The Moment-resisting frame is a rectilinear assemblage of beams and columns, in which the beams are rigidly attached to the columns. Resistance to lateral forces is provided mainly by rigid frame action by the development of bending moment and shear force in the frame members and joints.
Under the rigid beam-column connections, a moment frame cannot displace laterally without bending the beams or columns depending on the geometry of the association.
The bending rigidity and strength of the frame members are the primary sources of lateral stiffness and power for the entire frame.
Here we will learn about moment resisting frame, types of moment resisting frame, difference between ordinary moment resisting frames & special moment resisting frames.
Introduction to moment resisting frame:
In moment resisting frames, the joints or connections between columns and beams are designed to be rigid.
This causes the columns and beams to bend during an earthquake, so these structural members are designed to be strong in bending.
These frames are trusses without diagonal bracing, so the shear forces acting on the structure must be resisted as moments in the joints between beams and columns.
The resulting structure is more substantial than a truss with diagonal bracing but adopted where such bracing encumbers its use, i.e., at wall openings.
These moment-resisting frames are called special moment frames because of these additional requirements, which improve the inelastic response characteristics of these frames.
Types of moment resisting frame:
Reinforced concrete Connection:
It is unique moment frames used as part of seismic force-resisting systems that are designed to resist earthquakes.
Beams, columns, and their joints are proportional to the moment frame provided to resist the flexural, axial, and shearing actions as a result of building construction through multiple displacement cycles during strong earthquakes.
Particular proportions and expansion requirements result in a frame capable to withstanding strong earthquakes without significant loss of stiffness or strength.
Moment Resisting Connection:
In moment resisting frames, the structural members are joined together using rigid joints, so that the moment-opposing framework relies on the joints to transfer the lateral load to the foundation.
Both braced frame and moment-resisting frame perform the same functions that are resisting lateral loads and provide stability, but different mechanisms are used in each system.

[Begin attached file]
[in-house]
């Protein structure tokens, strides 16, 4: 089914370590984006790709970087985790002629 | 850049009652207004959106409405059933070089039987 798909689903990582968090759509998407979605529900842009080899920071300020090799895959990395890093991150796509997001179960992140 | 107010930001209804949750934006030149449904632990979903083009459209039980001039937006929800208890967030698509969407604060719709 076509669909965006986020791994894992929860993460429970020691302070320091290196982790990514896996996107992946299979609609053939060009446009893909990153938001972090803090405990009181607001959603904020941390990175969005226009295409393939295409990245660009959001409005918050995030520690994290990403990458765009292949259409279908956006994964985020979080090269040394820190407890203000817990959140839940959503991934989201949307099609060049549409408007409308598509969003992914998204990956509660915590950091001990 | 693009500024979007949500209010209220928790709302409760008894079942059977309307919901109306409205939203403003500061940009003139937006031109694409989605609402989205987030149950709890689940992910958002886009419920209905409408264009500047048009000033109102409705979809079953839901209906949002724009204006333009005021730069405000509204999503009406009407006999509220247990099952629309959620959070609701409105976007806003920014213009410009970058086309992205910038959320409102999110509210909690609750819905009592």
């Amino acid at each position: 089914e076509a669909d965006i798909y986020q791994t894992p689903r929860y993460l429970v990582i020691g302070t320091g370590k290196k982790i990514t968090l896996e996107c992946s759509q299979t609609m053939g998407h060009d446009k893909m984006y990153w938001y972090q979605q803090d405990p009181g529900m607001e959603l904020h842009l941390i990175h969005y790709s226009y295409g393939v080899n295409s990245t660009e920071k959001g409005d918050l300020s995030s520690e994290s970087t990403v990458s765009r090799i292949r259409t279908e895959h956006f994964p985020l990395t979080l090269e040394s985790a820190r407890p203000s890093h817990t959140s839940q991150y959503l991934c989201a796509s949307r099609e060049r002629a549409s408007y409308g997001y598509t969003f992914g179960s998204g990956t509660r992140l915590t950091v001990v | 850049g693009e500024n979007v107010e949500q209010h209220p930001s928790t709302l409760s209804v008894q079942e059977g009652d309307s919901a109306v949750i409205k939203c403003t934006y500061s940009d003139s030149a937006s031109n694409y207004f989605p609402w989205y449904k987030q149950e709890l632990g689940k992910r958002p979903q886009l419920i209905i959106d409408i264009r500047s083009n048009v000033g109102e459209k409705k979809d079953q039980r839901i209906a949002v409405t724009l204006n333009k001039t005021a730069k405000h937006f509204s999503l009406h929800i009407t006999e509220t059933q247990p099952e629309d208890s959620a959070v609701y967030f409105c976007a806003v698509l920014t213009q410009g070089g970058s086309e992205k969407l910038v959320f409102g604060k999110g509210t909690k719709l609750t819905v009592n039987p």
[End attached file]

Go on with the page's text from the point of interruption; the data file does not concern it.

Difference between an Ordinary Moment Resistant Frame and Special Moment Resisting Frame:
Ordinary Moment Resistant Frame:
These frames are unable to meet the specification requirements for ductile behavior.
Usual building framing constructed with a closed system, and ordinarily bending moment is not an issue.
Special Moment Resisting Frame:
These frames are capable of meeting special detailing requirements for ductile behavior.
A bending moment is a measure of bending effect that can occur when an external force is applied to a structural element.
If there is an overhang or projection from a standard building frame, then moment design will have to be considered.
Also read: RCC Framed Structure, Space Frame Structure & Moment Frame
Moment-resisting frame connections are more likely to apply in low-rise precast buildings, the use of shear wall and infill walls is more efficient for high-rise buildings.
Due to the decrease of lateral displacement, they are having a reduction of second-order effects but also increase the reactions at the foundations of bracing elements.
3 thoughts on “Moment Resisting Frame”
How can we choose which structure shall be consider as ordinary moment resisting frame n which one is special moment resisting frame.
Special Moment-Resistant Frame: Special proportions and detailing requirements are important in resisting strong shaking with substantial inelastic behaviour, therefore recommended in high seismic zones.
Simple Resistant Moment Frame: These provide the least resistance to lateral motion, therefore recommended in zero/low seismic zones.
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